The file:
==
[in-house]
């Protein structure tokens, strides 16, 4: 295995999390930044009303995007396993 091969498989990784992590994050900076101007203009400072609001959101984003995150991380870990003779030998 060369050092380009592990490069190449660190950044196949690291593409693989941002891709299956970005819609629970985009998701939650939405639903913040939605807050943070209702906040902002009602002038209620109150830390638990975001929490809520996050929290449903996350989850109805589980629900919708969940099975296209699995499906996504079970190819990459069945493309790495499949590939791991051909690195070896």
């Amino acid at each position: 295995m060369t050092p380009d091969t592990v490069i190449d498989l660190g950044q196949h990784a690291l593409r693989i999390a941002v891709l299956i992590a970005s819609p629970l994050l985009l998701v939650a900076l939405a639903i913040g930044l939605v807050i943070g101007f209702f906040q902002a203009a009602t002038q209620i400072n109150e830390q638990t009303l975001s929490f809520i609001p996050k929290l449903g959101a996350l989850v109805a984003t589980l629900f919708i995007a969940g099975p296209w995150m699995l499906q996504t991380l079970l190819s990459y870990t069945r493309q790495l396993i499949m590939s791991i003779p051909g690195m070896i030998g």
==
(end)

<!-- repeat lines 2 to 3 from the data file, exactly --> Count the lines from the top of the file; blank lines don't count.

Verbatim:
């Protein structure tokens, strides 16, 4: 295995999390930044009303995007396993 091969498989990784992590994050900076101007203009400072609001959101984003995150991380870990003779030998 060369050092380009592990490069190449660190950044196949690291593409693989941002891709299956970005819609629970985009998701939650939405639903913040939605807050943070209702906040902002009602002038209620109150830390638990975001929490809520996050929290449903996350989850109805589980629900919708969940099975296209699995499906996504079970190819990459069945493309790495499949590939791991051909690195070896």
């Amino acid at each position: 295995m060369t050092p380009d091969t592990v490069i190449d498989l660190g950044q196949h990784a690291l593409r693989i999390a941002v891709l299956i992590a970005s819609p629970l994050l985009l998701v939650a900076l939405a639903i913040g930044l939605v807050i943070g101007f209702f906040q902002a203009a009602t002038q209620i400072n109150e830390q638990t009303l975001s929490f809520i609001p996050k929290l449903g959101a996350l989850v109805a984003t589980l629900f919708i995007a969940g099975p296209w995150m699995l499906q996504t991380l079970l190819s990459y870990t069945r493309q790495l396993i499949m590939s791991i003779p051909g690195m070896i030998g």